In an interview with our colleagues at the site sofoot.com, the former indomitable Lion denounces without putting on gloves, the management of Cameroonian football and the national pennant that he no longer wants to hear about.
From his departure from Betis Sevilla in 2011, in Mumbai where he plays in Indian Super League, through Mexico, Saudi Arabia, the United Arab Emirates, Japan, or in the lower divisions of the Spanish league, he empties his bag.
After so many experiences abroad, how did you end up playing for Mumbai?
As I found myself playing in almost all the clubs where I went: the coach really wanted me and he made a phone call to make me understand. I quickly realized that it could be a rewarding experience for me and because of that, I wanted to try. Everything was super fast.
The Indian League is not a bit boring?
It may surprise you, but I take a lot of fun. I’m having fun and I needed that. Of course, this is not the level of La Liga or the championship of France, but here, there is a real desire to improve and develop football.
Whether at the level of the organization of the competition, or within the club, everything is done to pull us up. In addition, I arrive with an experienced player status so they give me a lot of responsibilities and I like it. And then they had a lot of old stars signed. The other day, I found myself playing against Robbie Keane. I have never played in the Premier League and I found it great to be able to rub shoulders with this type of player on the other side of the world. Here, they do not look at the age, if they consider that you are at the level, you play.
How is your everyday life in India?
It’s completely different from what I’ve experienced before. You have to be able to adapt to a lot of things. One of the big differences is that almost all players live at the hotel. Apart from a few local people who have a house, we are all in the same place seven days a week. The trips are long, so we can not afford to waste time. And then there is a big problem of pollution and traffic here.
Just to get to the training ground, it can be very painful. I’ll give you an example: there is a supermarket not far from the hotel. It’s supposed to be barely twenty minutes away, but if you want to get there by bus, you need more than an hour. As a result, many are confined to the hotel all day. I must admit that I spend a lot of time watching movies on my phone.
Many people who follow football lost sight of you in 2011 when you left Betis for Saudi Arabia. At that moment, you are only 29 years old. Why this choice ?
I did not wish it. Betis either. Nothing was planned. I came back after the summer holidays and the club made me understand that there were financial problems. As a result, they had to sell a lot of players. I ended up playing in Saudi Arabia.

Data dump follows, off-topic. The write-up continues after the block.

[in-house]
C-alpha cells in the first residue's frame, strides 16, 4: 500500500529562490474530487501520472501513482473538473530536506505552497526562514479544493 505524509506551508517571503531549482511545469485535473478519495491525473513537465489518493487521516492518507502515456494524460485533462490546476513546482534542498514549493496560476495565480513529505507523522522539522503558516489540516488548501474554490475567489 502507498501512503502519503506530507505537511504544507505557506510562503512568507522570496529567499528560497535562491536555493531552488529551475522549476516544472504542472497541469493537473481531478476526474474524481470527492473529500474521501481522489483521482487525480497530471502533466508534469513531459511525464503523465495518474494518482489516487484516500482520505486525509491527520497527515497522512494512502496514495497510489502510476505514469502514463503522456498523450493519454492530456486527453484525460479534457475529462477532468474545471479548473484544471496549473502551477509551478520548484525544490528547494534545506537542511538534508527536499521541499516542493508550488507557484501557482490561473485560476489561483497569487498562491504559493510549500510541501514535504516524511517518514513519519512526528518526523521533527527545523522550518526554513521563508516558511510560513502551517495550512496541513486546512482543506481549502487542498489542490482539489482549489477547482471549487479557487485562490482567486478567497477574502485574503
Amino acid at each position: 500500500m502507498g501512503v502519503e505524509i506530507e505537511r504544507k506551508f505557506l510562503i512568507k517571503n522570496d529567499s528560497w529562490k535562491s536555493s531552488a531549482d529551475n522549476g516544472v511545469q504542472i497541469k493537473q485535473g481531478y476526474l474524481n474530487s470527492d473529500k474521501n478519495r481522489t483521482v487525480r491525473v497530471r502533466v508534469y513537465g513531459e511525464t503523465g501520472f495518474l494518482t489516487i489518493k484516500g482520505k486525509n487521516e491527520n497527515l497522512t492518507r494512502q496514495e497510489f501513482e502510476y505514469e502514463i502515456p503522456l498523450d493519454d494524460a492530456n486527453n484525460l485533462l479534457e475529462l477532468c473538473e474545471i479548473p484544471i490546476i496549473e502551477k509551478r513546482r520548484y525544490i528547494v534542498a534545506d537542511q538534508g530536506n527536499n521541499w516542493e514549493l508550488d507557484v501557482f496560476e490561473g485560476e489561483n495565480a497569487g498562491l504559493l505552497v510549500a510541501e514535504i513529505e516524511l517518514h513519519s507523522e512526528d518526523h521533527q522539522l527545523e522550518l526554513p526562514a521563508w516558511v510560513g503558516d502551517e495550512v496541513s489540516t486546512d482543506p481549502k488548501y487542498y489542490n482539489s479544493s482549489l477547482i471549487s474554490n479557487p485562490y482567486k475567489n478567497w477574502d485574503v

Then Dubai …
Yes. It was not really a place I liked about football. People live at night there, I had the impression that football did not interest anyone. You get into the stadiums, and the stands are empty, it’s very strange. I did not expect that because I was coming from Saudi Arabia where, contrary to what one can imagine, people are passionate about football and the stadiums are always full.
Nevertheless, you continued to travel …
Yes. (Laughs) It’s funny because now when I look at my passport, there are lots of visas everywhere. But honestly, I do not regret it, I take my choices. In life, you sometimes have to learn to suffer and make difficult decisions if you want to continue doing what you love. I gained experience not only in the field but also outside. Then I experimented with different types of football all over the world. In the end, it’s very positive.
What do you remember from these trips?
That you have to be able to adapt everywhere, which is not easy. Today in India for example, I have five hours of time difference with my family who is in Spain. So you have to be organized to get some news. Almost every week, I’m learning something new. I thought I had already seen a lot of things coming here.
But what marks me since my arrival in Mumbai is that the country is so big that we prepare the matches totally differently. Each time we move, we leave three days in advance to adapt to the climate, time. Leaving three days for a trip to the league is something I never did.
Does your Toulouse period coincide with the best years of your life?
From afar. I owe everything to this club. They gave me a lot. When I arrived in Toulouse, we were in National. And when I left the club, we had just played the Champions League. It has been a human adventure that I will never forget.
President Sadran bothered us as if we were his children. We lived crazy stuff, but my biggest memory, it will remain forever the rise in Ligue 1. At the time, no one was waiting for us, the party had been great. I see the president in tears on the ground and in the locker room. Real emotions.
Cameroon did not qualify for the World Cup. Between the Indomitable Lions and you, is it over?
Definitely. I close my eyes to this selection. I do not want to hear about it anymore. I will not say that it was a waste of time for me, but in any case, a huge disappointment. There is too much corruption in Cameroonian football, too many people who think they are kings and who are harming our sport. It has always been an honor to be called. But hey, leaders need to understand that when you come to play, you leave your club for several days.
You have the trip to think. You arrive in the country and you realize that you have to sleep at the airport. It’s complete rubbish. Some people see selection as their personal heritage and it is not acceptable. I wish to continue living my life away from it all.